Consultative sales techniques are all built on hearing what the client says, so the best consultative sellers are also great listeners. They take the time to understand the customer's situation and what they are looking to achieve.
To get better at this, learn about and practice active listening. This is an approach that goes beyond letting someone talk at you, into ways that you can show your attention, reflect back what they’re saying, and encourage them to talk more. It’s useful in any relationship, but particularly useful in consultative sales, where an approach of asking questions and taking the time to listen is central to understanding what the client wants.
Because active listening is useful in any relationship, you can practice it in almost any conversation. Practice using this skill in other areas of your life, until it becomes second nature. Your family and friends will appreciate it and don’t need to know that they’re helping you practice you pitch.
Finally, consultative sellers are always looking for ways to improve their products and services. They are constantly innovating and seeking even better solutions.
A lot of the ideas for this come naturally from conversations with potential clients. The problems they have that you can’t solve, or where your product doesn’t quite match what they’re after, could provide you with inspiration for innovation. This is especially true if multiple prospects raise the same problem or missing feature: it’s a sign that you’re not meeting expectations, or that there’s a valuable unmet need for you to tap into. A consultative sales conversation that leads to you saying “we can’t do that” isn’t necessarily a bad thing. It means that you’ve found a gap in what you’re offering, and that gap could be your opportunity to do better, to meet the needs of a wider group of customers.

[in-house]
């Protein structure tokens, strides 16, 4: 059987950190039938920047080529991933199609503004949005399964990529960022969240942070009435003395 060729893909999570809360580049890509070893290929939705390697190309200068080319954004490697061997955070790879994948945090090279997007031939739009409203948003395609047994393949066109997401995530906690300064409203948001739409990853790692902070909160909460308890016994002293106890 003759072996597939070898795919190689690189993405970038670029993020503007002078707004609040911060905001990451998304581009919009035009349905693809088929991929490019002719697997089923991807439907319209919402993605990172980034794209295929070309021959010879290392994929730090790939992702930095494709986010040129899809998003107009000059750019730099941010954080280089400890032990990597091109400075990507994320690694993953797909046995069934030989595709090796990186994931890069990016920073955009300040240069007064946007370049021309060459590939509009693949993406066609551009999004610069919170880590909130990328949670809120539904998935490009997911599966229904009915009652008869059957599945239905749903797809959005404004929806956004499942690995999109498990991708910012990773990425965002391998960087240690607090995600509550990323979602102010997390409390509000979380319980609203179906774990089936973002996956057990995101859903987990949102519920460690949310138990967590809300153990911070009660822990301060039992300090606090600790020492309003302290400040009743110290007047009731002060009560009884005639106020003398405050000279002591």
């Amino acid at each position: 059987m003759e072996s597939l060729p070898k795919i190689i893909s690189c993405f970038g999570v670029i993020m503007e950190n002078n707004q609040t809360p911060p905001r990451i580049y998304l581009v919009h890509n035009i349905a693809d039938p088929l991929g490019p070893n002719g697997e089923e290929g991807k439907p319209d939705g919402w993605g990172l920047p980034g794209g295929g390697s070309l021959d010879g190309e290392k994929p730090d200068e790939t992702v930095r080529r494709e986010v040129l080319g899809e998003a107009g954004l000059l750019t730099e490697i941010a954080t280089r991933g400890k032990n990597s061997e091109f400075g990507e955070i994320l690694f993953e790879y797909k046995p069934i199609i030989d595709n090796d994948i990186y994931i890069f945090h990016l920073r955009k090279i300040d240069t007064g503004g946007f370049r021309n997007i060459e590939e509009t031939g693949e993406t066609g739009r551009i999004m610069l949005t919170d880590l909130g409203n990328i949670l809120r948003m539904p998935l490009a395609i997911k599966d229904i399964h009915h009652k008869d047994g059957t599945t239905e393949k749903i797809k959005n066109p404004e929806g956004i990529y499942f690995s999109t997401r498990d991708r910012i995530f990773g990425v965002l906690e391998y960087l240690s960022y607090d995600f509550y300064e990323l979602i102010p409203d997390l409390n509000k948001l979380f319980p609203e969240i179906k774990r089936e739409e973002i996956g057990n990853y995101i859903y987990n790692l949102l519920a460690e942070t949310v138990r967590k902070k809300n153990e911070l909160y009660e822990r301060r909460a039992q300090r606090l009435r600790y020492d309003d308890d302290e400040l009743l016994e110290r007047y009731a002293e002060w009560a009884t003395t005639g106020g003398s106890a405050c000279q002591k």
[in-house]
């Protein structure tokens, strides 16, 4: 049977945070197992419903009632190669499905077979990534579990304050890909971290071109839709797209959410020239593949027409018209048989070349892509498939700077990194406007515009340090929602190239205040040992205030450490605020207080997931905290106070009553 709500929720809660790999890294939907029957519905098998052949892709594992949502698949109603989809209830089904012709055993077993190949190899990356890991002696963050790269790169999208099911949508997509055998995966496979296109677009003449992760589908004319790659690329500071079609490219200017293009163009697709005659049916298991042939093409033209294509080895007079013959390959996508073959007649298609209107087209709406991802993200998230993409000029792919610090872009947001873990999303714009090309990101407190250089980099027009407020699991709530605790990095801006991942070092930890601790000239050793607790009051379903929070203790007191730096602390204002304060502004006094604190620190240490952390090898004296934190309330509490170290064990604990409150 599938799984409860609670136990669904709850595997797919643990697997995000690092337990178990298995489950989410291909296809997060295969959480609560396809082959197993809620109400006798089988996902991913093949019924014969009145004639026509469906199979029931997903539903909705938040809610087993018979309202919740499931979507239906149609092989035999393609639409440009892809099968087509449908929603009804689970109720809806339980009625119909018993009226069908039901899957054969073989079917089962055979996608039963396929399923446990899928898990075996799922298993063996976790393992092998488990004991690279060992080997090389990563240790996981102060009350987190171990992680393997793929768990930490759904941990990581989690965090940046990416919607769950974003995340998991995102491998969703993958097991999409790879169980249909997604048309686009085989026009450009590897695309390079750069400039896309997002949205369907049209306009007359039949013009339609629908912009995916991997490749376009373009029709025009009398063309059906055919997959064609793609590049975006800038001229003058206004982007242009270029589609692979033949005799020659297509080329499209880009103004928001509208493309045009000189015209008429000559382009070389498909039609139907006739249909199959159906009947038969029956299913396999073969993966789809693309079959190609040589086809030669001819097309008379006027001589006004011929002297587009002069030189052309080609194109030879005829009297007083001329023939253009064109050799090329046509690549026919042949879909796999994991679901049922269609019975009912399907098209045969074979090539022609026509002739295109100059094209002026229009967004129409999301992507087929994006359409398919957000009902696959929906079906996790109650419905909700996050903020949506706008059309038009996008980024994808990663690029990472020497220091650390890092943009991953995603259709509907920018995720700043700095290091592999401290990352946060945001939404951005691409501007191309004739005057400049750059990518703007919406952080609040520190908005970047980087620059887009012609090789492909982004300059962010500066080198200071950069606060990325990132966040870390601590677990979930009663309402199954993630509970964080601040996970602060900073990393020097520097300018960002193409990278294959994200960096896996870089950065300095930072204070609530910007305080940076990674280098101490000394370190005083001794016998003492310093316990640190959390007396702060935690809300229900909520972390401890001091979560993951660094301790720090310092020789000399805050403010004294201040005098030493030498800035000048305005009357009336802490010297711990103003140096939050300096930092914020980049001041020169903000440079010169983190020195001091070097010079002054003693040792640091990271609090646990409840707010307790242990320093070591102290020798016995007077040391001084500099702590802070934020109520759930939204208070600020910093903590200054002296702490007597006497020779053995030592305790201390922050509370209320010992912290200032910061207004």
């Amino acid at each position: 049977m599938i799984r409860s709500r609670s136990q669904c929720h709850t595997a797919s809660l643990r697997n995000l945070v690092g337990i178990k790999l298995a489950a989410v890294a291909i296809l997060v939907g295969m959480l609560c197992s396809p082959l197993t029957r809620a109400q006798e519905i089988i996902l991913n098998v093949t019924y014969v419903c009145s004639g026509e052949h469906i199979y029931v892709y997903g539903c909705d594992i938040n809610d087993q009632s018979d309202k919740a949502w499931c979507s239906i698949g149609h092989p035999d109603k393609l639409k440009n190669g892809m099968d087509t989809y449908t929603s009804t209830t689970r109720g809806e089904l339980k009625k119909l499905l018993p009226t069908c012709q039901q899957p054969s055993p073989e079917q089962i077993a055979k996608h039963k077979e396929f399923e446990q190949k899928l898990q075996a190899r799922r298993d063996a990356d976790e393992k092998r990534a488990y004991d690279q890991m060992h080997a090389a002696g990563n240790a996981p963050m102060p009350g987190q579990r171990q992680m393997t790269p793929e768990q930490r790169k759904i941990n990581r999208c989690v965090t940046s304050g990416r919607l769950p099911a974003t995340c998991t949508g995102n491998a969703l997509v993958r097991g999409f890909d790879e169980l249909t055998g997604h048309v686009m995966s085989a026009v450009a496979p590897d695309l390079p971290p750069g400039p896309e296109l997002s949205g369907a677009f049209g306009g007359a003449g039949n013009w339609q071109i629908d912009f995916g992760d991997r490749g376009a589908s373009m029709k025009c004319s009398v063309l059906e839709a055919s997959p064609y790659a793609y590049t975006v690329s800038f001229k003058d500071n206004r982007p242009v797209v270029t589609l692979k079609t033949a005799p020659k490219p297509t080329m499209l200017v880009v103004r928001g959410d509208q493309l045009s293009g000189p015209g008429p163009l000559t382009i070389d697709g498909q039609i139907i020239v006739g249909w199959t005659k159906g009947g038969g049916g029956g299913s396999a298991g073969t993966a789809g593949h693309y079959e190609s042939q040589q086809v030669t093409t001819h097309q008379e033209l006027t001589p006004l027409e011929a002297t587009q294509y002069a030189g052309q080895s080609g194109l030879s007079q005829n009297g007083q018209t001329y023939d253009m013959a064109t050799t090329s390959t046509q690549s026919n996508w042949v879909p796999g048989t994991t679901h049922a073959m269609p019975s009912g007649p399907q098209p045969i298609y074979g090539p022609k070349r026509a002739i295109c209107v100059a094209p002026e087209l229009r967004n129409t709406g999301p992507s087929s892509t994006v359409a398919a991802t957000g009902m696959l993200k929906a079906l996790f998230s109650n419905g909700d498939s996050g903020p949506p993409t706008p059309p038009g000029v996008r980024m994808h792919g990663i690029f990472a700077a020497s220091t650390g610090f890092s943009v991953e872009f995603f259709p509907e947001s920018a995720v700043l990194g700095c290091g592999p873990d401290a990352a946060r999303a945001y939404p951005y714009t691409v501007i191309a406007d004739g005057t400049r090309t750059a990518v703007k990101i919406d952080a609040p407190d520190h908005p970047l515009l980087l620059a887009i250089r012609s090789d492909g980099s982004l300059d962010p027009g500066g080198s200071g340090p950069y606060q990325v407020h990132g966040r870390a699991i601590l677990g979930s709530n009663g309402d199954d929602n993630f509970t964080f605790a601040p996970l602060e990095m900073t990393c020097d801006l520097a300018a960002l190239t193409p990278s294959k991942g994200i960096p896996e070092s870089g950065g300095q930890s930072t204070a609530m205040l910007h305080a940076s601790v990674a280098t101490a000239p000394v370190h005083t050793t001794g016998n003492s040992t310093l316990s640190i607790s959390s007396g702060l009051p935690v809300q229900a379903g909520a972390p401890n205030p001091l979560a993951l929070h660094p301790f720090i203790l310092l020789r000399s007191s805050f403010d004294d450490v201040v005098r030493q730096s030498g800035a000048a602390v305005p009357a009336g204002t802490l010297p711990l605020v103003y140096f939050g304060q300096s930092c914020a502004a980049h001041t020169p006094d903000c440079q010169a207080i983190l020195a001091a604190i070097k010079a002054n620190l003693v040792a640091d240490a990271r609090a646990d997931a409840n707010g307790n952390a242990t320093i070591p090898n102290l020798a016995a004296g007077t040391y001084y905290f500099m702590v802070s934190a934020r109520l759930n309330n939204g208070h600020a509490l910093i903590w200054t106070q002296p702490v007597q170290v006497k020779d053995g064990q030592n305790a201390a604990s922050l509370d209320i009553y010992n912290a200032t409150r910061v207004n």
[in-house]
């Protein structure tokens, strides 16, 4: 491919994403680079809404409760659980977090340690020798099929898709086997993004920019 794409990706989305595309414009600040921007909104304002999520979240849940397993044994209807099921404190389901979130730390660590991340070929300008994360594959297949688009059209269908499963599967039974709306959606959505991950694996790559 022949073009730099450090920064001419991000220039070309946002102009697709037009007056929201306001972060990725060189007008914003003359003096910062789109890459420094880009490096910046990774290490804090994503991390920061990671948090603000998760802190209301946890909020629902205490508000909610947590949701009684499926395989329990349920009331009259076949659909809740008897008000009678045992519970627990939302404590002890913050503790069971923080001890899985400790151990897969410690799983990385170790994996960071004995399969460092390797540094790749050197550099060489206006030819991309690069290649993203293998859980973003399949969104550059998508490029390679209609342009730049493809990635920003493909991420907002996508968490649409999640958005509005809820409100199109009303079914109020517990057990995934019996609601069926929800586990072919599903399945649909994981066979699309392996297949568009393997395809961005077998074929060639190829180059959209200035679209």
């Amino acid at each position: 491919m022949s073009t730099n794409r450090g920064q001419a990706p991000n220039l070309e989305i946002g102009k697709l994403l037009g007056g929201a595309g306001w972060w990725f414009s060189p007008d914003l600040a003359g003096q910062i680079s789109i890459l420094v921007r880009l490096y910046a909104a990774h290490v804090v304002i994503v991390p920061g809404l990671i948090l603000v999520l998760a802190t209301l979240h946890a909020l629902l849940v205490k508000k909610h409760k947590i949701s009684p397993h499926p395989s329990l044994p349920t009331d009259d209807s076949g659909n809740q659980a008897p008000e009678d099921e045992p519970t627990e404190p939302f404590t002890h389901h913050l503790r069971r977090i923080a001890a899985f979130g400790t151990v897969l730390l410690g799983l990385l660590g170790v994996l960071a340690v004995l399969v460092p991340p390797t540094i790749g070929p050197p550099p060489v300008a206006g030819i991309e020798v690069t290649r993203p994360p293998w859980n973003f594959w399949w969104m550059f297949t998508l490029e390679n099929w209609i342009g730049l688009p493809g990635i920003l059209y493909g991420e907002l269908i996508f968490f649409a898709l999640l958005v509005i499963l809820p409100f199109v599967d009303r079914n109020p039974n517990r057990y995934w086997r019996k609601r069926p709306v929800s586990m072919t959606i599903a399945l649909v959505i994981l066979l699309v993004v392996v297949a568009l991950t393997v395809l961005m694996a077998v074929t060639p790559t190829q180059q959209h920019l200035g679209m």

Once you’ve found opportunities for improvement, you’ll need to feed them back to the relevant teams in your organisation. In the excitement of seeing a new opportunity, it can be tempting to just hammer out an email and hit send, but take some time to think about how you deliver the message. Make sure that you’re presenting an opportunity for something new, not a criticism of what’s there already, as the teams you’re talking to might be invested in and proud of what they have. Putting them on the defensive will only make them resist your ideas, whereas providing an interesting opportunity could stir their enthusiasm.
By listening to customers and working collaboratively with colleagues, you can use consultative sales to constantly improve not just your pitch but the products you offer. This commitment to excellence ensures that your customers always receive the best possible value for money.
A consultative sales approach involves hard work, both in the steps you go through with the client and the skills you develop to succeed. It’s worth the investment because consultative selling is very effective. It bonds you to your clients, increases sales, and leads to better products. If sales to your clients are valuable enough to justify the effort, then it can be a transformative approach.